Facebook employee’s warning
An employee who was leaving Facebook in late 2020. Warned his former colleagues that the company’s reliance on AI won’t save it from the pressuring issue. In the farewell note, called a ‘badge post” internally at Facebook. The employee said that the company wants to oversee all human discourse. Using “perfect, fair, omniscient robots owned by Mark Zuckerberg”.
They also land in a position to say that reality is “clearly a dystopia. But it is also so deeply ingrain we hardly notice it anymore. They also say the more Facebook tries to solve human problems with engineering solutions. The future grows nearer. “We need more radical humanists to interrogate these assumptions. Explain why life can’t be sanitize, and disrupt further attempts to centralize power,” the employee wrote.
Photos of the posts were included in disclosures made to the Securities and Exchange Commissio. And provided to Congress in redacted form by whistleblower Frances Haugen’s legal counsel. A consortium of news organizations, including The Atlantic and The New York Times. Obtained the redacted versions received by Congress, now known as the “Facebook Papers. Insider has also since obtained copies.
Facebook representatives have said the documents do not paint the entire picture of the company’s business development investments. Internal research, and efforts to mitigate harm.
Facebook uses a mix of both human and automated systems to sift through content on its social platform. That could be harmful. It also uses computers to help decide what kinds of content to show users. One such downfall of that decision though has been computer-driven systems promoting angry. Divisive, sensationalistic posts that contain misinformation, the Facebook Papers have shown.
Facebook’s reliance on AI was a central focus of Haugen’s testimony in front of a Congressional committee earlier this month.
“I strongly encourage reforms that push us human-scale social media and not computer-driven social media,” she told lawmakers. “Those amplification harms are caused by computers choosing what’s important to us, not friends and family.”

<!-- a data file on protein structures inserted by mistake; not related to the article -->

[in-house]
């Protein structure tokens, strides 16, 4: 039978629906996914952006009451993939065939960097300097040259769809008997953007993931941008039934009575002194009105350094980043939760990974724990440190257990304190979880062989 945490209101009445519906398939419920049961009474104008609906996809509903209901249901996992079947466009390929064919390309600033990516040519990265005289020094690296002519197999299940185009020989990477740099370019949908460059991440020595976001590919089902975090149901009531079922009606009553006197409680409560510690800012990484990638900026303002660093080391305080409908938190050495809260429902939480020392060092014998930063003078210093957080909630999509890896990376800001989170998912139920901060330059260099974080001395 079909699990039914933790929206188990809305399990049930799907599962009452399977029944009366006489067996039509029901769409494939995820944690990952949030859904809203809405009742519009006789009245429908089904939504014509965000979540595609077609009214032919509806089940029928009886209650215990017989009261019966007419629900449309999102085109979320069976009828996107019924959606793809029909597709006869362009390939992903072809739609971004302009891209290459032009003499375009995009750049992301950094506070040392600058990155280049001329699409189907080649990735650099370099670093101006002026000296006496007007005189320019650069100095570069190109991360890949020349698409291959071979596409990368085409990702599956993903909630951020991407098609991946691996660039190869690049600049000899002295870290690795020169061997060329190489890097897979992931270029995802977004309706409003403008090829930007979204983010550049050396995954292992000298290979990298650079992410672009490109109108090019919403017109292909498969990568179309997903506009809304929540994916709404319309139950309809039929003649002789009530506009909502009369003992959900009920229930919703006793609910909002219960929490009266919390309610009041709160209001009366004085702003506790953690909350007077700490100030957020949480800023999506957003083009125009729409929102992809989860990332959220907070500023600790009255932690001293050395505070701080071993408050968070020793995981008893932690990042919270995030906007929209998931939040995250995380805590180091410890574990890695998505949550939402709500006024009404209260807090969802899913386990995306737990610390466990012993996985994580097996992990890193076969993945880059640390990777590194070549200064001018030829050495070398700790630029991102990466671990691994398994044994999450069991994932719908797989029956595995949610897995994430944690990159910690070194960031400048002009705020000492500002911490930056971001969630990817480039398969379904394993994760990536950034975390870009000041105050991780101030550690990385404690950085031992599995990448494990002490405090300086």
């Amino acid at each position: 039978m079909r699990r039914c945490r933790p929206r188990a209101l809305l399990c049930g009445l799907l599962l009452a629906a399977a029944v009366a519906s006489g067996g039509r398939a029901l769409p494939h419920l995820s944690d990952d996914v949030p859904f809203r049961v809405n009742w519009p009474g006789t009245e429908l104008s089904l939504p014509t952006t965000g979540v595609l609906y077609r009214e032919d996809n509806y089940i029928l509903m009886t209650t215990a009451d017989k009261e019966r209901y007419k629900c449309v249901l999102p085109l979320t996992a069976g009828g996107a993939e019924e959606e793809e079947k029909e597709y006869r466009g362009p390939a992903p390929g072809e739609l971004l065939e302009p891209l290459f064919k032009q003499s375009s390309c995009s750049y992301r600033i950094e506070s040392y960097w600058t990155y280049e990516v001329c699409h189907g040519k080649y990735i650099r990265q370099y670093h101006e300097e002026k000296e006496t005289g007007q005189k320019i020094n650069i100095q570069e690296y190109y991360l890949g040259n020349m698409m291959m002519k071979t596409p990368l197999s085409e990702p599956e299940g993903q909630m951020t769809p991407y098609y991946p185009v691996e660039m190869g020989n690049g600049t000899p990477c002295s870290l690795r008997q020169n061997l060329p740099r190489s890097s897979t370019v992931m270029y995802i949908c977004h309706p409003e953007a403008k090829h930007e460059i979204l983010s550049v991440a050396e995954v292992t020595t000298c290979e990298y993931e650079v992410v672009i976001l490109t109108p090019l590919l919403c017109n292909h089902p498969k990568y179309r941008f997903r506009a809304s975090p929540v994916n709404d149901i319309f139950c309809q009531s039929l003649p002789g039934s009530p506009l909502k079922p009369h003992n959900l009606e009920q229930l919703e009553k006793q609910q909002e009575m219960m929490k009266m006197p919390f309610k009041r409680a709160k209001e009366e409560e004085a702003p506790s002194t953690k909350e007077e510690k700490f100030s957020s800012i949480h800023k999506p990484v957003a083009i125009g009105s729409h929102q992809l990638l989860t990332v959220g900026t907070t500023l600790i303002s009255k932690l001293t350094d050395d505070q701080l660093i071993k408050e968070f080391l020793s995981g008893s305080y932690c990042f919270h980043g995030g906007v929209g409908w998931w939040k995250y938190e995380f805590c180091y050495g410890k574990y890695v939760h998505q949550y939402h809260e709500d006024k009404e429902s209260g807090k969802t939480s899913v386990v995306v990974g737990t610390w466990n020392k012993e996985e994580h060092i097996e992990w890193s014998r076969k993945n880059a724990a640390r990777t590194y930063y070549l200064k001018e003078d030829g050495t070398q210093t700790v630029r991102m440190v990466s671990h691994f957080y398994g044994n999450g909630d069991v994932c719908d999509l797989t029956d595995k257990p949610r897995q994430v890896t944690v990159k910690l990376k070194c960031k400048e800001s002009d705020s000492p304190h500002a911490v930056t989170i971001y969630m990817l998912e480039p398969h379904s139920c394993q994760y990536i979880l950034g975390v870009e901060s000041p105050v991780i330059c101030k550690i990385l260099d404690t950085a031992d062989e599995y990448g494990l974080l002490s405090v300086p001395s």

Facebook AI research challenges
Facebook today announced Ego4D, a long-term project aimed at solving AI research challenges in “egocentric perception,” or first-person views. The goal is to teach AI systems to comprehend and interact with the world like humans do as opposed to in the third-person, omniscient way that most AI currently does.
It’s Facebook’s assertion that AI that understands the world from first-person could enable previously impossible augmented and virtual reality (AR/VR) experiences. But computer vision models, which would form the basis of this AI, have historically learned from millions of photos and videos captured in third-person.
Next-generation AI systems might need to learn from a different kind of data — videos that show the world from the centre of the action — to achieve truly egocentric perception, Facebook says. To that end, Ego4D brings together a consortium of universities and labs across nine countries, which collected more than 2,200 hours of first-person video featuring over 700 participants in 73 cities going about their daily lives.
Facebook funded the project through academic grants to each of the participating universities. And as a supplement to the work, researchers from Facebook Reality Labs (Facebook’s AR- and VR-focused research division) used Vuzix Blade smartglasses to collect an additional 400 hours of first-person video data in staged environments in research labs.